So that’s a small little personal post which I don’t do very often but is nice from time to time. One Penguin’s attempt to be a good dad and hopefully inspire his son into a bit of fiction reading – although I think I’m far past ever taking up an interest myself.

3 thoughts on “Trying to be a good parent

  1. It doesn’t matter what they read – so long as they read something. it can be anything: comics, cornflakes packets, non fiction, poetry or fiction.

    As they develop their own tastes, they pick up the kinds of books they like (it might be mechanical instructions, but it’s still reading and deciphering information). Once you know what they are into, get down to the library and feed the fad – because they always move onto something else in a couple of months – before the next interest comes along.

    My daughter isn’t too keen on reading even now (she’s 10), while my son is developing a rather disturbing taste for sci fi and fantasy (he’s 7).

    I let them get on with it.

    We always worry, but there is no need. We can’t all love everything. I couldn’t do maths, so my interest naturally gravitated to reading (I had to do something).

    I review children’s books, so know a little bit about authors etc. Please feel free to email me some details about your son (age, interests etc) and I will see if I can think of some authors I would recommend.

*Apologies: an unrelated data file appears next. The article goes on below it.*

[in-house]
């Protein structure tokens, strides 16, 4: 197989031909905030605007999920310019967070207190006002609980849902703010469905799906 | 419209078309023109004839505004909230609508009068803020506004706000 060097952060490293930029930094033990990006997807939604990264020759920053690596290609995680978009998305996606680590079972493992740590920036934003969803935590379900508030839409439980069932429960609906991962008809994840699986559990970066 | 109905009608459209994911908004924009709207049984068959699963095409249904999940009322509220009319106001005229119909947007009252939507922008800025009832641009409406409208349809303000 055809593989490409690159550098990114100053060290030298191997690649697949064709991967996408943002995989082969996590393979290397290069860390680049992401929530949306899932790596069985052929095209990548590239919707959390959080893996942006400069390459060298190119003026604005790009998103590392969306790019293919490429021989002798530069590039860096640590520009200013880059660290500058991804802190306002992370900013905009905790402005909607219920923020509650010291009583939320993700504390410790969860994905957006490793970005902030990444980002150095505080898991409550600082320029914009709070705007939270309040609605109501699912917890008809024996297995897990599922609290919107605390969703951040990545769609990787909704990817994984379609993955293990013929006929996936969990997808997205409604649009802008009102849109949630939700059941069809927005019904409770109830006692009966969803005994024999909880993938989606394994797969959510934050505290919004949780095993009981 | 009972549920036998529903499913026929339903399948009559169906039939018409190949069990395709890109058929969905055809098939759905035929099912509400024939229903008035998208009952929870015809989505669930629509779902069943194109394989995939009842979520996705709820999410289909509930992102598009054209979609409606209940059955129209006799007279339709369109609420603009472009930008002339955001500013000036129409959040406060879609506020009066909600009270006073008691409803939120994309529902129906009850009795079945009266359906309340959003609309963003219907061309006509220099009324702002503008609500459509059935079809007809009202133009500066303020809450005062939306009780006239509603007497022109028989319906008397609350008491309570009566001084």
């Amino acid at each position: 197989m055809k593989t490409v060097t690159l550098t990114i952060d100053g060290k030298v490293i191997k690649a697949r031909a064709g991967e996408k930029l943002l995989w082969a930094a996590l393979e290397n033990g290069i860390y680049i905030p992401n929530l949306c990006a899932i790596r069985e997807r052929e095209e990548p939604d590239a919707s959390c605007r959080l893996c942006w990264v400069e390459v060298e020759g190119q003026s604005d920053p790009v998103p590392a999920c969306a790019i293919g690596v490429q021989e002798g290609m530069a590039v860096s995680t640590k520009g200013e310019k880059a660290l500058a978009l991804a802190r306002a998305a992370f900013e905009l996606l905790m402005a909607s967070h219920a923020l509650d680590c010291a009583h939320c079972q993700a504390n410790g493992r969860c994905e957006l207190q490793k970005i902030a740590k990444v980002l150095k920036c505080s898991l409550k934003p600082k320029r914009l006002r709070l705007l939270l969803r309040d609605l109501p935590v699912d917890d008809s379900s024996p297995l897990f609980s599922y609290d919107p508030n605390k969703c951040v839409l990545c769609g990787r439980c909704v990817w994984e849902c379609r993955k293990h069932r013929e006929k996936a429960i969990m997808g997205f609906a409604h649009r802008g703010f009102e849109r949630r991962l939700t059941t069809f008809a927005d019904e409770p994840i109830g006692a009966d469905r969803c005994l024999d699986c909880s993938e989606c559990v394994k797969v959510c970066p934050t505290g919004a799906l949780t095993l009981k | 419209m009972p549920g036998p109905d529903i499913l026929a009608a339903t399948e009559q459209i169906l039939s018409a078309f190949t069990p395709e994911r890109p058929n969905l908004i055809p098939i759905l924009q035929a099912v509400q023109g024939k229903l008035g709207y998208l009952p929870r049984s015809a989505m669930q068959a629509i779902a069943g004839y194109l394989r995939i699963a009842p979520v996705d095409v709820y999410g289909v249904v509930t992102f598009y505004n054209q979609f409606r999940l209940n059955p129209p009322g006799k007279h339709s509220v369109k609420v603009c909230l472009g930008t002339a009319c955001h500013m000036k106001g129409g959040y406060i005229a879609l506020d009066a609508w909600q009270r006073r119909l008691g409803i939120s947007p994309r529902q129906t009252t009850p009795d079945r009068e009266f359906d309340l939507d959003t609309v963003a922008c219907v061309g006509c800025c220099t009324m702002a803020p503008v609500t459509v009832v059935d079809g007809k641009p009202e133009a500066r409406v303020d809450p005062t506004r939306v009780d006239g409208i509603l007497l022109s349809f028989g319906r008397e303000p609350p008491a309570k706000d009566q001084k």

2. How old is he? The three you’ve mentioned are all great, real favourites with our boys (our youngest, aged 2, is insistently demanding Meg & Mog stories every night at the moment).

    Other books which your son may enjoy if he likes those include:

    – anything by Donaldson & Scheffler (esp. the Gruffalo, given his love of monsters);

    – Harry and the Bucketful of Dinosaurs;

    – Dr Seuss.

    Charlie & Lola are also wonderful, especially those actually written by Lauren Child. (For slightly older children, the Clarice Bean picture books are even better. There are then longer, text-based Clarice Bean stories for tweenagers.)

    Judith Kerr’s Mog books are excellent, too. Mog and the Baby, Mog and the V-E-T and Mog’s Bad Thing being three particular favourites (of mine – never mind what the children think!).

    This is something of a golden age for children’s picture books, so you should have plenty to work on…

  3. Hi Penguin, I have just come across your site once more and this caught my eye.

    I have no idea how old your son is, but I cannot stress just how important reading is, no matter what the age from reading bedtime stories before a child can read for themselves, to buying books for them-carefully chosen and ones they can preferably laugh at or with the contents in the story or of course, introducing them into the children’s library.

    I was brought up on Just William, Grimm’s Fairy Stories and the like and I think I read all of them.

    I now get through many thousands of pages researching because I speed read, but the draw back of that is, that if I write something that has a mistake or I have left a word out, my eyes automatically ‘correct’ the sentence. My brother was an excellent “proof” reader, something I could never have done.

    Strewth! I can even remember one quote from one ‘Just William’. When William bumped into one rather large important looking gentleman, the man said, “Look where you are going young man. Don’t you know who I am? “No” said William, “And I bet you don’t know who I am either?”

    Playing a musical instrument is also another way of teaching children another way of reading. Just enjoy the company of your children because they do have a way of growing up all too fast.

Comments are closed.